I have been to Paris before. A few times. But it has always been in the summer and I was a little apprehensive of being there in the winter. In my head, the sun is always shining in Paris, the flowers and trees are always in full bloom and you can always walk around in floaty skirts and brogues. Paris wasn't the city where it rained or the wind whistled under your coat as you tried to enjoy a stroll along the Seine. Was it? Apparently, puddles do exist there. And occasionally you do have to duck into a coffee shop to avoid the horrendous weather rather than simply sit out on the pavement watching the world go by. Who knew? It didn't diminish it at all though. It gave it a new dimension. A reality that I hadn't really seen before. And of course, it was still beautiful. It was Paris.



As you can see from the last time I was in Paris in 2014, I have already been to many of the large sights such as the Eiffel Tower, the Arc de Triomphe and the Notre Dame. Yet we did visit these iconic places again as I was with my sister who had never been before. I couldn't exactly stop her from getting her view of Paris from the top of that unexpectedly romantic big piece of steel could I? But (proving that sisters can compromise with each other now and then) to make sure I was kept entertained, we also visited some of the more quirky sights and wandered districts such as the Latin Quarter, Montmartre and the streets of Le Marais. They were still very much in the tourist zone but we were giving over time to simply walking and looking and therefore breathing in all of Paris. Everyday Paris. The Paris that was still beautiful despite the cloudily dull sky.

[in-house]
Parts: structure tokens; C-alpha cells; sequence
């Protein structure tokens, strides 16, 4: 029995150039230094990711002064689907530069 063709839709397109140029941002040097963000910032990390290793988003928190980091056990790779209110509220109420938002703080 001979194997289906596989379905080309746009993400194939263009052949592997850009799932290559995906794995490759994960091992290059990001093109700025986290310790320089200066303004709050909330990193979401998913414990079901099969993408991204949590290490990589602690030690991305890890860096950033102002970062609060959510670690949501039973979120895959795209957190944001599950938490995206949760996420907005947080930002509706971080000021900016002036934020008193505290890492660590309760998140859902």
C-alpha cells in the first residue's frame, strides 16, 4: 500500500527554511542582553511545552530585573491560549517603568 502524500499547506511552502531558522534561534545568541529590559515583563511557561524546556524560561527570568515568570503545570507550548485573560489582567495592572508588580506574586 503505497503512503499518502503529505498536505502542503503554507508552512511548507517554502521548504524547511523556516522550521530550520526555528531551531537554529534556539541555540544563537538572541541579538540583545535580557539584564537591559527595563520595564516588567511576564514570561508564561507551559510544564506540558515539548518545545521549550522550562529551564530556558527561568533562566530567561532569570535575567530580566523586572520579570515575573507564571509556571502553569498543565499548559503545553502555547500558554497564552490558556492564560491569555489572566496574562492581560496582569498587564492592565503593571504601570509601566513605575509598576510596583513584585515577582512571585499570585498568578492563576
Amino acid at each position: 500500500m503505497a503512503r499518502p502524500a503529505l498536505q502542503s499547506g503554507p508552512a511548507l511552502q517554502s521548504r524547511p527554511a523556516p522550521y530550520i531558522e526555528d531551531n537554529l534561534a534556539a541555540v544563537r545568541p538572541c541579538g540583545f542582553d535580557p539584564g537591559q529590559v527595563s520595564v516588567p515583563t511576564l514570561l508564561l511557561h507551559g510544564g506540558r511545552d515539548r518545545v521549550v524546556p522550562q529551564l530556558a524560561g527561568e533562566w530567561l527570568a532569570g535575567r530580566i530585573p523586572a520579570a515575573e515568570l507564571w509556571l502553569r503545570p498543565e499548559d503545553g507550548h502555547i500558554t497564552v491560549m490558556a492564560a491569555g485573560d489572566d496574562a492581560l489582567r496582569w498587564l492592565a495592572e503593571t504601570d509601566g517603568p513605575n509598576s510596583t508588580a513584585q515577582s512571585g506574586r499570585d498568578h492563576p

Occasionally I did go out of my way to ignore the tourist attraction that was right in front of my face. In particular, to the Notre Dame, the poor thing. I didn't mean to ignore its grandeur so fully but when I was there, I found myself looking at the ground instead. Everybody else was gazing at the sky while I accidentally walked into the back of selfies, trying to find a tiny golden plaque on the floor. The plaque that marked the centre of Paris.


And then I ignored it again, instead turning away, crossing the bridge and heading to the almost-as-famous Shakespeare and Company. Trust me to find a bookshop. while I was abroad. I was in good company with this one - Ernest Hemingway and Lawrence Durrell were just two of its many famous visitors and while I was having coffee, I spied Clemence Posey of Harry Potter fame which was quite cool. Not as cool as the bookshop itself though. This place can only be described as a haven for the book lover. Stuffed full of books old and new, it is perfectly equipped for every reader and traveller's needs. Their upstairs is beyond incredible, and rather than describe it, I think I will leave it for you to go and find out for yourself exactly how wonderful it is to be surrounded by books and book lovers alike. I haven't felt that utterly content in a very long time. I really felt like I was a part of something when I was there. It felt like home.